Article Contents

  • 1. Watch that oiling machine
  • 2. How long has the oil rested?
  • 3. What is the temperature of the building?
  • 4. What is the topography like?
  • 5. What is the field like?
  • 6. Who are you following?
  • 7. What is the scoring pace?
  • 8. Are the people around you slow bowlers or fast bowlers?
  • 9. What tools in your toolbox allow you to combat the field?
  • 10. How are the approaches across the house?
  • 11. Let your ball be your guide!

At its core, bowling is very simple: you get two chances to knock down all of the pins, and then you get to try again! Ultimately, that is all you can control, but it is not all you should pay attention to.

The best bowlers in the world are able to focus only on what they can control, but they are keenly aware of what is going on around them, which gives them information about what to do next without letting that information influence what they are doing right now. This is an extremely difficult thing to do, to control your emotions while being aware of the standings, your cross, your competitors’ equipment, etc. This is a skill that comes with lots of experience and practice. For many amateurs and competitive bowlers, the first piece of the puzzle is knowing what to look for.

With this in mind, I decided to speak with a few elite players and coaches I have worked with over the years and summarize their findings with my own thoughts. Here are the top ten lane play factors to be aware of, listed in no specific order.

Watch that oiling machine

Brunswick and Kegel lane machines are quite different in how they apply oil to the lane, but they are both incredibly accurate. Much like a human being, however, they need some warming up. It is recommended to “burn a lane” by oiling a lane (or an entire pair) and then stripping and re-oiling that lane (or pair) to warm up the machine. This helps make the lane pattern play extremely consistent across the house.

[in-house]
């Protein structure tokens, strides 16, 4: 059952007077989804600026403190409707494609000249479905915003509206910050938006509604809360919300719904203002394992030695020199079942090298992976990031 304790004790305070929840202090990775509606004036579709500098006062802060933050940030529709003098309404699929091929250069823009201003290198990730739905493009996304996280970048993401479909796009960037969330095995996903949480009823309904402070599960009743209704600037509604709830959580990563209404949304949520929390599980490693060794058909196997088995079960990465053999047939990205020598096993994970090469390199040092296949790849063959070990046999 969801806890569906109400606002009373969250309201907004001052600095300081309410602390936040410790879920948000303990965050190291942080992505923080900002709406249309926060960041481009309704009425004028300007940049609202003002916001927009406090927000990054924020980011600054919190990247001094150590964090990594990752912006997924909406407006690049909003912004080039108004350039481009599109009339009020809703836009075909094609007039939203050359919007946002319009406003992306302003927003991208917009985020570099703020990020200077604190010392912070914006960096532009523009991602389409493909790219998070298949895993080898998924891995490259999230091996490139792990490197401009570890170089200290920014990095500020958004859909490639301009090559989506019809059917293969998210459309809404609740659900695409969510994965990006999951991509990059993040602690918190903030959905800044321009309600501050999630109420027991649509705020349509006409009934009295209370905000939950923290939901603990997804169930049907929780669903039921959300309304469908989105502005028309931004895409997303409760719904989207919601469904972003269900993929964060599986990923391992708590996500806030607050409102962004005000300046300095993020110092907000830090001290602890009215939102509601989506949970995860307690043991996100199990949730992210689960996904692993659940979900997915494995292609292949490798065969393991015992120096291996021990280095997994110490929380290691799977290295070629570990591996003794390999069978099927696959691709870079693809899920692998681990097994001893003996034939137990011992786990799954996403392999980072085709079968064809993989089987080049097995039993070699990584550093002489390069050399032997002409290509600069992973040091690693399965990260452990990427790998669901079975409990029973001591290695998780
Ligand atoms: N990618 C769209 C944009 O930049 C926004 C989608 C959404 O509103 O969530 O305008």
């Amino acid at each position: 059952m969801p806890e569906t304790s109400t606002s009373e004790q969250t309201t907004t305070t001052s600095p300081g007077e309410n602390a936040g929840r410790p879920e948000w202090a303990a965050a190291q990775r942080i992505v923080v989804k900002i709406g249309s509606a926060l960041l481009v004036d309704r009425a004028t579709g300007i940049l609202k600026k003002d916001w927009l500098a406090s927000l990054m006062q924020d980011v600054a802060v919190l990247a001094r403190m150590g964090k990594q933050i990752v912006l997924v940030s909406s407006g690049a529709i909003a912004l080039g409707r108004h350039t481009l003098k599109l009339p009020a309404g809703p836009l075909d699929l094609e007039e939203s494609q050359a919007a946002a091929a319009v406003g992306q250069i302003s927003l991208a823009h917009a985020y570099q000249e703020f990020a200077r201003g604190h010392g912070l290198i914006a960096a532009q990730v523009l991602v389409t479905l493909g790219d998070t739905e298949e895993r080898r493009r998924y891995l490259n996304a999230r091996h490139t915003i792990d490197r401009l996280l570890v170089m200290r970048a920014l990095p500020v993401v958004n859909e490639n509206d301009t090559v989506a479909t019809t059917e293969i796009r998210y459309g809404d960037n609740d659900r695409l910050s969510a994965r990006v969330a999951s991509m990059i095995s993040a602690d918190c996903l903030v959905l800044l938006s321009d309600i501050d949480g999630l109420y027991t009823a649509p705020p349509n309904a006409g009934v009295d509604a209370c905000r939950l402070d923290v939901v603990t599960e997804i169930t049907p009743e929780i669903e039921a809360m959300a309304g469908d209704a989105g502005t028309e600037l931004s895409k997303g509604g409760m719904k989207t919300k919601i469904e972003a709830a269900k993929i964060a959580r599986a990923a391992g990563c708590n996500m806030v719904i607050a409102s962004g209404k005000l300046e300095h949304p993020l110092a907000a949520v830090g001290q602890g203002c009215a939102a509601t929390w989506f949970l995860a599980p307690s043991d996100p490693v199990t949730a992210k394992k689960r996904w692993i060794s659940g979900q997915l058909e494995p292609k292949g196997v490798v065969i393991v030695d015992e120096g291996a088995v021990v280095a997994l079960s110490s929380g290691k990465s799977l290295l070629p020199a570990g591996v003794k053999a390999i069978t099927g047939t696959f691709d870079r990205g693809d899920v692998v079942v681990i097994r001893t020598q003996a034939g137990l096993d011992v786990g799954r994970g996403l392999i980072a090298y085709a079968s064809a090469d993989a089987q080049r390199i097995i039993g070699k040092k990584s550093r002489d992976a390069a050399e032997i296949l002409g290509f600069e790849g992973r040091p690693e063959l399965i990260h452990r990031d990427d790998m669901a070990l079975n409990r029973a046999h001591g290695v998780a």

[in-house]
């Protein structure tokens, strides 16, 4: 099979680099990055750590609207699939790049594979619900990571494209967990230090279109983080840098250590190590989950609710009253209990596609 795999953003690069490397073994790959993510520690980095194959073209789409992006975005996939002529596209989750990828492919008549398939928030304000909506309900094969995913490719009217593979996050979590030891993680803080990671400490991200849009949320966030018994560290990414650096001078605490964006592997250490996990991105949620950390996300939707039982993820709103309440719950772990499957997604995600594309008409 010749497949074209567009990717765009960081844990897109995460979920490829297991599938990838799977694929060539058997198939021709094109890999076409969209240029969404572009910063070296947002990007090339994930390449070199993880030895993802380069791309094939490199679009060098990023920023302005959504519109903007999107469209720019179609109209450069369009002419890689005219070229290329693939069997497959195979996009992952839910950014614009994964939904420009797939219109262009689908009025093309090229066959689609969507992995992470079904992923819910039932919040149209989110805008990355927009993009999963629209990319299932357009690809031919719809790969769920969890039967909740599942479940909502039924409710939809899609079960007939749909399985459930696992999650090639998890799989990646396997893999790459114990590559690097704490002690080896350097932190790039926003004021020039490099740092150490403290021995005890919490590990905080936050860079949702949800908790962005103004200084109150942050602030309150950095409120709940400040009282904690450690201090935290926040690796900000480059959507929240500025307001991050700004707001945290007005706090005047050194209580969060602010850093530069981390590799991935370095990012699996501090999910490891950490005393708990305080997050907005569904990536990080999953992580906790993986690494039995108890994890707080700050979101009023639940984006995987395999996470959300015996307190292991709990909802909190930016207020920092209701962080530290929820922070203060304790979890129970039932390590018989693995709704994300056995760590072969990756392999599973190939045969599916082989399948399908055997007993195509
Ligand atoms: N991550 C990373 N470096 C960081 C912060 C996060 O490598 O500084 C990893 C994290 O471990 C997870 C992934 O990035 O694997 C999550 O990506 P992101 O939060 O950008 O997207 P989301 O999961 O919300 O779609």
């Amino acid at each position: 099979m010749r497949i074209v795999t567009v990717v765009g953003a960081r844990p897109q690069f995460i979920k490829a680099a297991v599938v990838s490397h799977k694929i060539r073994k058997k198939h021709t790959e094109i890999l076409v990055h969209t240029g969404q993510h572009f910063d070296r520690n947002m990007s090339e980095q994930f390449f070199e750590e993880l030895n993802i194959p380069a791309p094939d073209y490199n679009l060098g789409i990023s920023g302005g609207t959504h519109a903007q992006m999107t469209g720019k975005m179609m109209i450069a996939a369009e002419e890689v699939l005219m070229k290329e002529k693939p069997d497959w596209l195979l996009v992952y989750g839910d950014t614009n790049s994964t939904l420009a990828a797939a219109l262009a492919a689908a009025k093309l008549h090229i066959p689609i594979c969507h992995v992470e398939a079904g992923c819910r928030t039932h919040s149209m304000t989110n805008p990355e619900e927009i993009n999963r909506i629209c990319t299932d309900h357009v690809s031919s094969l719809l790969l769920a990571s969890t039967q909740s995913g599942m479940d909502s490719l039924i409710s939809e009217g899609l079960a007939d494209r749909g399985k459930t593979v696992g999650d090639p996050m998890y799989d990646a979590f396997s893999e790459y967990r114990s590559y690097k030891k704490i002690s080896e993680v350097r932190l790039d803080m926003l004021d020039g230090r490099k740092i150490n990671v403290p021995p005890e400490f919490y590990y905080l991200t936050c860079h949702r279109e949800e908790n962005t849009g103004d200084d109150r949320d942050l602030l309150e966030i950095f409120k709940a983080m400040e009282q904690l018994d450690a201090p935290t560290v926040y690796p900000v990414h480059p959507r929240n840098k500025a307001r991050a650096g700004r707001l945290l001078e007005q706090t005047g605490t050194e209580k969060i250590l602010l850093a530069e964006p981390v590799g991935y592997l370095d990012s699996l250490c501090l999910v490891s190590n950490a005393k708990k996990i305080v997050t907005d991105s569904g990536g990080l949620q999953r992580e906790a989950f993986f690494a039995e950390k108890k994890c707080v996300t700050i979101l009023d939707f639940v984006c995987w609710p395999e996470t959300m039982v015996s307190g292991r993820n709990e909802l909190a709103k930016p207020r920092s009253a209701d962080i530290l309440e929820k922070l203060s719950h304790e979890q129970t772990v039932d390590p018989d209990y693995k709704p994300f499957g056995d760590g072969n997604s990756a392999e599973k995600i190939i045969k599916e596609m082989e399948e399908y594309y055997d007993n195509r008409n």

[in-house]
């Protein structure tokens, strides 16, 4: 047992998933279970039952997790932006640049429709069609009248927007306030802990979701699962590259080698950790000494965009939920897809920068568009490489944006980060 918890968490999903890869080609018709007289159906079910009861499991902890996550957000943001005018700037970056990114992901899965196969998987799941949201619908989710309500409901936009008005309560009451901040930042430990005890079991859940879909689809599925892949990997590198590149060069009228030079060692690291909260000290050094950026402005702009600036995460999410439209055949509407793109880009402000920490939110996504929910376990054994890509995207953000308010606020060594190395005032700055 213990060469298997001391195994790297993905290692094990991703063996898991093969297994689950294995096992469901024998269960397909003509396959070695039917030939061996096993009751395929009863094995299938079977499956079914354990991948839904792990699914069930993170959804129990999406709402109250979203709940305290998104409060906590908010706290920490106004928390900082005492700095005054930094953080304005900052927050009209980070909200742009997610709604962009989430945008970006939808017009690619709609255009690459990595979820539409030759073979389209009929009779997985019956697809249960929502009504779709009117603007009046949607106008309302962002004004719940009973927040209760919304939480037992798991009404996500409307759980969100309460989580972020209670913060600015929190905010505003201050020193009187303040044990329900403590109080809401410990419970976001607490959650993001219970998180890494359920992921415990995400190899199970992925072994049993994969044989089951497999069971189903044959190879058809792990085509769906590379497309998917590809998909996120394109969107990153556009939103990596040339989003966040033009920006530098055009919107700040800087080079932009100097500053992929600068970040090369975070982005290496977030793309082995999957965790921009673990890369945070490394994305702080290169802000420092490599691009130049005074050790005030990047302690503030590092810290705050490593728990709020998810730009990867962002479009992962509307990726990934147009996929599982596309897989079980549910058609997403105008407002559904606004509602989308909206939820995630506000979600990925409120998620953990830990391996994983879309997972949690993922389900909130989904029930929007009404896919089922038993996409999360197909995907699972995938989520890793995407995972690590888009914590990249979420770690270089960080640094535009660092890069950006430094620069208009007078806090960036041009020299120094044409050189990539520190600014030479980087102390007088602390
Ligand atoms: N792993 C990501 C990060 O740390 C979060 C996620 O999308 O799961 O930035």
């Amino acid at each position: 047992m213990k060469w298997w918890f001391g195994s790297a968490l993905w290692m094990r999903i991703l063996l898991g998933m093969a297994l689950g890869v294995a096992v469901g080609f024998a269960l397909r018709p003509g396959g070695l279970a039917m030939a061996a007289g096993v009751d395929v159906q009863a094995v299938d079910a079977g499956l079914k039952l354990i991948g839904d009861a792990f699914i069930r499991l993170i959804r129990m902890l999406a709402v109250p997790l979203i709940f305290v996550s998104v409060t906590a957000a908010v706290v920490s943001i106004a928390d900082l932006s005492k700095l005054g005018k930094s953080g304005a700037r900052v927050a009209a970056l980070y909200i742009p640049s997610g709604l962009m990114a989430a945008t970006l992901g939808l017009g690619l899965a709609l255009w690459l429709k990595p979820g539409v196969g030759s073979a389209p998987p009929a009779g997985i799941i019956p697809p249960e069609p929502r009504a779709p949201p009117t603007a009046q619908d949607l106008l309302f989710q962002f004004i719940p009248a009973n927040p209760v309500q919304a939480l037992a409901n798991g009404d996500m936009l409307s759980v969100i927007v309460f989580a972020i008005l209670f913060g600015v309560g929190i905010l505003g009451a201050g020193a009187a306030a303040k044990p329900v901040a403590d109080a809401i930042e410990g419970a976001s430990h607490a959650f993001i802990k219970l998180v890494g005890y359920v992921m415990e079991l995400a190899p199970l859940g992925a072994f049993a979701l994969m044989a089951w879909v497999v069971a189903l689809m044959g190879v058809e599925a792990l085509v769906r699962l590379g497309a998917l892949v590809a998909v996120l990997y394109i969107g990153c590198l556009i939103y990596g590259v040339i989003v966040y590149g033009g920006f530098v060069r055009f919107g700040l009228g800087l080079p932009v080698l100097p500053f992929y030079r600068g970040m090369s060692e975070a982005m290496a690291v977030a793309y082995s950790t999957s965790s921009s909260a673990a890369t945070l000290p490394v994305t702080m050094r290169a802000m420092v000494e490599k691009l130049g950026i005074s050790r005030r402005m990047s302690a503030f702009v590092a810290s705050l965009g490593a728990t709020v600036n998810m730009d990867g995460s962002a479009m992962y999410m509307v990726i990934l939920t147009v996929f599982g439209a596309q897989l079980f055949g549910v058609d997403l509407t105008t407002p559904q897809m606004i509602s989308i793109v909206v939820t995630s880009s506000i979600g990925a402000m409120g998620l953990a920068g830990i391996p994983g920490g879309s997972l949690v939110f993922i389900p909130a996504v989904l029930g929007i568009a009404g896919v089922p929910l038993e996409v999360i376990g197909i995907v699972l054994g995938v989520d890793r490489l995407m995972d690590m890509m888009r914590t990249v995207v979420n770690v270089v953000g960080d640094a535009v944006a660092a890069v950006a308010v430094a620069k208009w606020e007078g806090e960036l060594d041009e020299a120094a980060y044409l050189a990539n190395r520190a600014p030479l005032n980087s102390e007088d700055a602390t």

A local sweeper might start running the lanes without burning a lane or two first, making the first lanes they started oiling play drier than the rest. PBA events always run a few lanes to warm the machine up first, so it is much less noticeable. However, the burn pairs might still feel drier thanks to the double-stripped back ends, but they will still be much more consistent as far as the oil application compared to ...

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Jordan Vanover

About Jordan Vanover

Jordan Vanover is a BowlU Skill Development coach, USBC Silver-certified coach, and USBC Coaching National Instructor. He was a Product Specialist and Director of Coaching for Turbo 2-N-1 Grips before moving on to Brunswick as a Product Specialist. Jordan is currently Brunswick's International Sales Manager. Aside from his expertise in coaching, he is an IBPSIA Master Instructor and he served two terms on the IBPSIA Board of Directors as Vice President.